AS if the sight of their club embroiled in a High Court battle to depose their reviled owners was not humiliation enough, Liverpool's fans now face the prospect of a takeover by Peter Lim, a Singaporean billionaire and Manchester United fan.
Lim, revealed yesterday as the second "excellent" bidder in the running to buy the club before Liverpool's board opted to accept a £300m offer from New England Sports Ventures (NESV), is ready to make an improved bid, though he is likely to come into play only should NESV pull out or the club be plunged into administration.
Regardless of the outcome of the Royal Bank of Scotland's (RBS) court case against Liverpool's current owners today, both of those scenarios remain plausible and Lim -- who believed he was in pole position to land the club until NESV improved its offer at the 11th hour -- has clearly not given up hope of gazumping his rivals. Should he do so, his background is likely to prove unpalatable to supporters of his new club.
In 2002, Lim's company, Rowsley, signed an agreement with FJ Benjamin -- another firm in which the former stock trader, who has a personal fortune of around £1bn, has invested -- to open a string of United-themed bars and clubs, the Reds Cafes, throughout the Far East.
The 57-year-old's substantial personal wealth, though, will provide some solace. Lim, the son of a fishmonger, shared his two-bed council flat with 11 other family members as a child, but excelled at Raffles Institution school and was educated in Perth, Australia, before emerging in the late 1980s as the 'King of the Remisiers', Singapore's stockbrokers.
It is thought he made as much as $100m in just six years.
It was in the 1990s, though, that he built his fortune, retiring to become a private investor and spending $10m on a 5pc stake in Wilmar, an Indonesian palm oil business, in 1991.
That investment is now believed to be worth around $700m, propelling Lim to seventh on Forbes' Singapore rich list.
He has interests in fashion, real estate, logistics and agri-tourism, as well as investments and expanding the Red Devils' brand across the globe, but he is famed in his homeland more for his divorce and his legal battle with Raffles, who he successfully sued for defamation, winning record damages on appeal.
He retains an intensely low profile, giving interviews only to highlight his considerable charitable donations.
Of more interest to Liverpool fans, though, will be what he considers to be good investment. "The trick is to think long-term," he said. "You buy a good stock, leave it there for 10 years. Come 10 years, this dollar can be many, many multiples."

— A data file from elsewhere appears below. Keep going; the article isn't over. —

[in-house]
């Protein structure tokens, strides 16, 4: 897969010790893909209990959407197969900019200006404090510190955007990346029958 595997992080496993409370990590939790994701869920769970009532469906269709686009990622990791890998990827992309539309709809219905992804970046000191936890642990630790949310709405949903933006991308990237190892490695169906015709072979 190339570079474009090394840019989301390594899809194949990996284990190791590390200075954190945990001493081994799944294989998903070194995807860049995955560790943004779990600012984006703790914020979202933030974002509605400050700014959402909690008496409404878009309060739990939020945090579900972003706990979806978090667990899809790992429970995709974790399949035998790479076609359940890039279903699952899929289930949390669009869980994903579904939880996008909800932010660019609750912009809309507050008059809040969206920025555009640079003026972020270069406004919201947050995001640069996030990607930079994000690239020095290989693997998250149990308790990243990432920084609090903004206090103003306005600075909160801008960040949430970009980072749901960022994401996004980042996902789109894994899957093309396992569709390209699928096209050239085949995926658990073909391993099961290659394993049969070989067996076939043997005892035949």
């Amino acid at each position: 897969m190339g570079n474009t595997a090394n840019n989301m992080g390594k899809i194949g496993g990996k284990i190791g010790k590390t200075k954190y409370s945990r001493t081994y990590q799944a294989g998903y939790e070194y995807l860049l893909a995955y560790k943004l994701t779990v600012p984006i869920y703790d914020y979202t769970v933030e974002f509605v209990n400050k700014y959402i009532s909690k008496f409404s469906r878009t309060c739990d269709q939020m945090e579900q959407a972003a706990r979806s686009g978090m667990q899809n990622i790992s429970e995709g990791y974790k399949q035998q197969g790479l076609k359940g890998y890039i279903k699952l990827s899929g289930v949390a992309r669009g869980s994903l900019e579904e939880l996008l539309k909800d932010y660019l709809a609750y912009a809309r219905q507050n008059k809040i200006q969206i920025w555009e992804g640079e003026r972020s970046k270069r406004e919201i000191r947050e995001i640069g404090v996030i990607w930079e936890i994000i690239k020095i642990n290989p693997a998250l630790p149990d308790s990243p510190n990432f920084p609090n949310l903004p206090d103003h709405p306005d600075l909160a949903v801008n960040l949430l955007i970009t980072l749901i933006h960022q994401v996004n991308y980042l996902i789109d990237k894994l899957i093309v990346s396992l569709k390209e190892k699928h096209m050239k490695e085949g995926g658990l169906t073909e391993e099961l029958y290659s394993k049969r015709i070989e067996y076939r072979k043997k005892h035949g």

Meanwhile, it emerged yesterday that Tom Hicks and George Gillett have technically been in default on their £237m loan to RBS since April, leaving the club's holding company vulnerable to being declared insolvent and tipped into administration at any time since.
Today's RBS action, scheduled to be heard before Mr Justice Floyd at the Royal Courts of Justice, is the first step in a two-stage process that Liverpool chairman Martin Broughton hopes will allow him to complete the sale to NESV.
At the heart of the issue is the constitution of the Liverpool board and whether Broughton's fellow non-owner directors have the right to agree to sell the club despite the objections of its majority shareholders.
Hicks and Gillett, who believe the NESV offer undervalues the club, tried to block the sale last week by attempting to sack non-owner directors Christian Purslow and Ian Ayre who, with Broughton, formed a majority in favour of the deal.
Broughton rejected the Americans' intervention and continued to an agreement with NESV, arguing that the co-owners were in breach of legally binding undertakings they gave to RBS as a condition of the extension of their financing agreement with the bank in April.
At that time, according to Broughton and RBS, the Americans agreed that the chairman had the power to appoint the board and that they would not stand in the way of any reasonable sale.
The strength of those undertakings will be tested today by RBS which, as the recipient of the undertakings, has to bring the case. Administration remains a possibility, but RBS's decision not to call in the co-owners' loans for several months emphasises their reluctance to push the club over the edge.
The repayment date for those loans remains Friday, however, and at some stage RBS may be forced to make a difficult decision they have thus far avoided. (© Daily Telegraph, London)